Sam came home today after spending three days in Fort Worth. He has competed every year at the Chisholm Challenge, a series of horse shows for riders with disabilities. It’s part of the events that lead up to the annual Fort Worth Stock Show and Rodeo.
Sam added another silver belt buckle to his collection, but that wasn’t the big accomplishment this year.
This was the first year, since 2003, that no one in the family was able to go with him to Chisholm Challenge. (So, dear readers, there is no video to share of the many events he rode, both English and Western, including several competitions hosted the first day by the American Quarter Horse Association.)
He’s been going to other horse shows this year as part of his preparations. I’ve been able to get to a few of them. But more often than not, he’d get up early on a Saturday or Sunday morning and drive himself to a nearby arena and compete for the day.
This was also the first year he drove himself to Fort Worth and back. And the first time he traveled to stay in a hotel where he wasn’t with family.
There were always plenty of longtime friends around looking out for him, so I knew not to worry. Some of the good people at Born2Be, where he rides, have known Sam since he was in elementary school. At this point, I think they know, too, how important it is that Sam be his own grown-up self.
I wasn’t there because I was I traipsing around Austin, on assignment to cover the first day of the Texas Legislature. I was doing a whole lot of things I’d never done before, or hadn’t done in a few years. I kept thinking about Sam being in Fort Worth at the same time, also doing a whole lot of things he’d never done before. I became keenly aware each time I was problem-solving. (Am I facing north or south? How do I get to that building? Where’s the elevator? Where’s the bathroom? Where can I plug in the charger for my laptop? Why isn’t the wi-fi working? If I sit here, will I be able to see? Should I leave now, or do I have time to chase that down? Do I have enough gas to get out of Austin before the traffic gets bad? Oh, gosh, I am so hungry.)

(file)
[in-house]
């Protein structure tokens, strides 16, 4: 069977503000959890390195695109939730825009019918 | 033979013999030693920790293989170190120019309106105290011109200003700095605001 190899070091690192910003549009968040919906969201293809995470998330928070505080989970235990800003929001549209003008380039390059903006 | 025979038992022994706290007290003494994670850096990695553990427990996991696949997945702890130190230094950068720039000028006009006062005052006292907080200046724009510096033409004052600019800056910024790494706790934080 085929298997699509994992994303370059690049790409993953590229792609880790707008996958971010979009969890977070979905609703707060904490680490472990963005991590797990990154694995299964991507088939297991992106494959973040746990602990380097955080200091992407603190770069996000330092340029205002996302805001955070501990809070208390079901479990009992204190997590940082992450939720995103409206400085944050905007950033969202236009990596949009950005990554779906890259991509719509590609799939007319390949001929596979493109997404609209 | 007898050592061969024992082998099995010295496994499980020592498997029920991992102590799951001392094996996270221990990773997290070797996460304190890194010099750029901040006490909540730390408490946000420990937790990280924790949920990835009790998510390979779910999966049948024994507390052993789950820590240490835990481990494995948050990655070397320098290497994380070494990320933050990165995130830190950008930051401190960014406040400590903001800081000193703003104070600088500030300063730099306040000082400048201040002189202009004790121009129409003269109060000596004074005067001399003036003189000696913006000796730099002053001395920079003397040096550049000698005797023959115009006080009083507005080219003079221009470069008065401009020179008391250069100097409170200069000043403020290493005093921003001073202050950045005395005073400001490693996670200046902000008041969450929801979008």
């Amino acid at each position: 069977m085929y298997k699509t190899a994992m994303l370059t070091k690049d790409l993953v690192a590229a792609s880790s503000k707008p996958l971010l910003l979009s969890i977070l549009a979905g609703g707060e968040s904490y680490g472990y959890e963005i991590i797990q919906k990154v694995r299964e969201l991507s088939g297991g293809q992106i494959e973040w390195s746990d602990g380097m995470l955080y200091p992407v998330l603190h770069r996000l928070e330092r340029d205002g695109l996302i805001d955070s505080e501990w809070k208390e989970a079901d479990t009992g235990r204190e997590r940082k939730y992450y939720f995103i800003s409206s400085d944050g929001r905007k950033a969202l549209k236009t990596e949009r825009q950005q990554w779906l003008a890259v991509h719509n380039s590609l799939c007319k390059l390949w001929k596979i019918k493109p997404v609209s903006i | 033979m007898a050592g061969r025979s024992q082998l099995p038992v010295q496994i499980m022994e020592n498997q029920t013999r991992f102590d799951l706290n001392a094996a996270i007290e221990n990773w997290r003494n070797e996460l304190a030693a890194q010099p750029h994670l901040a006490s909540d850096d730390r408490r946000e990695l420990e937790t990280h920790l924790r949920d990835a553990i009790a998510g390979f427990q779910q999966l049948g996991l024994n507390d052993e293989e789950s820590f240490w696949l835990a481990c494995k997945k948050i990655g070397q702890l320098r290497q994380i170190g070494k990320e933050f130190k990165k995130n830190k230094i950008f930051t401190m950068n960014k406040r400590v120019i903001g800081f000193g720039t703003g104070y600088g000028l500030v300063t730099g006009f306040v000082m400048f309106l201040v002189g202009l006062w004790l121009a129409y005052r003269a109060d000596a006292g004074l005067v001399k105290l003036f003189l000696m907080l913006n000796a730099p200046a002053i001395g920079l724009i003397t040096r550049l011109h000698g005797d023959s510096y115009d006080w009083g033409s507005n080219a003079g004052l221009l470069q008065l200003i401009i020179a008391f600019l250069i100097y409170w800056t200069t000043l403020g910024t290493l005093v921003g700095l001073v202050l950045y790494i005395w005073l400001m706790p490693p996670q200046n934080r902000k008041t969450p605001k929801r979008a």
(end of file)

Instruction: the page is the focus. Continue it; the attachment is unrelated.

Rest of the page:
It was a lot of problem-solving. That’s what we expect adults to do. Just drop yourself in the middle of something and start solving all the problems. Adults with autism don’t do that very well. They get overwhelmed. People around them step in a lot and help them solve the problems.
Still, kids with autism are no different than other kids: to grow up strong and resilient, they have to learn to solve their problems.
The newsroom I work in has short cubbies. It fosters teamwork, but it also means co-workers often can hear your half of your telephone conversations. One time, a former co-worker was in a testy, problem-solving conversation with his mother, who, as a civil rights activist, is no wallflower. It was hard not to take note when he told her, “I’m a grown-ass man.”
I keep that little descriptor in my head. I know Sam will probably never say it to me, but I want him to believe it about himself, more and more each day.
Yes, he can. He’s a grown-ass man.